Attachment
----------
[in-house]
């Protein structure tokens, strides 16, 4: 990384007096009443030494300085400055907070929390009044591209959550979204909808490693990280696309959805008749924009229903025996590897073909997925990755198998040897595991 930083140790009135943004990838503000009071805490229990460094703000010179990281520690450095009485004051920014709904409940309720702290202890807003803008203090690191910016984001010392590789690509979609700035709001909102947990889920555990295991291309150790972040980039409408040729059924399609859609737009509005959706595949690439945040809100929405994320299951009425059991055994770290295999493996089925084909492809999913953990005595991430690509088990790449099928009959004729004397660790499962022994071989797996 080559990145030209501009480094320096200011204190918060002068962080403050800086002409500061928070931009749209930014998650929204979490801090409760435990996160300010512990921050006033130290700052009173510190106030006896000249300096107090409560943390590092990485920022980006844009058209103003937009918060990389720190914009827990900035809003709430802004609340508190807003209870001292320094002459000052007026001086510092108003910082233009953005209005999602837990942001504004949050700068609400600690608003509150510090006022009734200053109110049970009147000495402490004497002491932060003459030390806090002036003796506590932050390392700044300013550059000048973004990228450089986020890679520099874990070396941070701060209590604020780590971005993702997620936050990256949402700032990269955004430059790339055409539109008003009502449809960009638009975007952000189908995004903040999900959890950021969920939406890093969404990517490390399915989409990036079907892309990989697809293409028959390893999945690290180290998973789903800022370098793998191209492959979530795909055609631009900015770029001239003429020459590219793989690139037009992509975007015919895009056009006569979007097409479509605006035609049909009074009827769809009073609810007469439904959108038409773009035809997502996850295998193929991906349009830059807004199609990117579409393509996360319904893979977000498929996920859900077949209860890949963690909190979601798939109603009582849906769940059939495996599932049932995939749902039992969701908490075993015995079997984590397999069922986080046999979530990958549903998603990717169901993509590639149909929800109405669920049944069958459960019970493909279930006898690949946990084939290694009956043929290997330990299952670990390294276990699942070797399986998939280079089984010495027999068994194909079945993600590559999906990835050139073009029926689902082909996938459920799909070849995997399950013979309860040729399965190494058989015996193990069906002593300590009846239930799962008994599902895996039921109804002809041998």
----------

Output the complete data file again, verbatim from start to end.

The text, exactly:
[in-house]
């Protein structure tokens, strides 16, 4: 990384007096009443030494300085400055907070929390009044591209959550979204909808490693990280696309959805008749924009229903025996590897073909997925990755198998040897595991 930083140790009135943004990838503000009071805490229990460094703000010179990281520690450095009485004051920014709904409940309720702290202890807003803008203090690191910016984001010392590789690509979609700035709001909102947990889920555990295991291309150790972040980039409408040729059924399609859609737009509005959706595949690439945040809100929405994320299951009425059991055994770290295999493996089925084909492809999913953990005595991430690509088990790449099928009959004729004397660790499962022994071989797996 080559990145030209501009480094320096200011204190918060002068962080403050800086002409500061928070931009749209930014998650929204979490801090409760435990996160300010512990921050006033130290700052009173510190106030006896000249300096107090409560943390590092990485920022980006844009058209103003937009918060990389720190914009827990900035809003709430802004609340508190807003209870001292320094002459000052007026001086510092108003910082233009953005209005999602837990942001504004949050700068609400600690608003509150510090006022009734200053109110049970009147000495402490004497002491932060003459030390806090002036003796506590932050390392700044300013550059000048973004990228450089986020890679520099874990070396941070701060209590604020780590971005993702997620936050990256949402700032990269955004430059790339055409539109008003009502449809960009638009975007952000189908995004903040999900959890950021969920939406890093969404990517490390399915989409990036079907892309990989697809293409028959390893999945690290180290998973789903800022370098793998191209492959979530795909055609631009900015770029001239003429020459590219793989690139037009992509975007015919895009056009006569979007097409479509605006035609049909009074009827769809009073609810007469439904959108038409773009035809997502996850295998193929991906349009830059807004199609990117579409393509996360319904893979977000498929996920859900077949209860890949963690909190979601798939109603009582849906769940059939495996599932049932995939749902039992969701908490075993015995079997984590397999069922986080046999979530990958549903998603990717169901993509590639149909929800109405669920049944069958459960019970493909279930006898690949946990084939290694009956043929290997330990299952670990390294276990699942070797399986998939280079089984010495027999068994194909079945993600590559999906990835050139073009029926689902082909996938459920799909070849995997399950013979309860040729399965190494058989015996193990069906002593300590009846239930799962008994599902895996039921109804002809041998």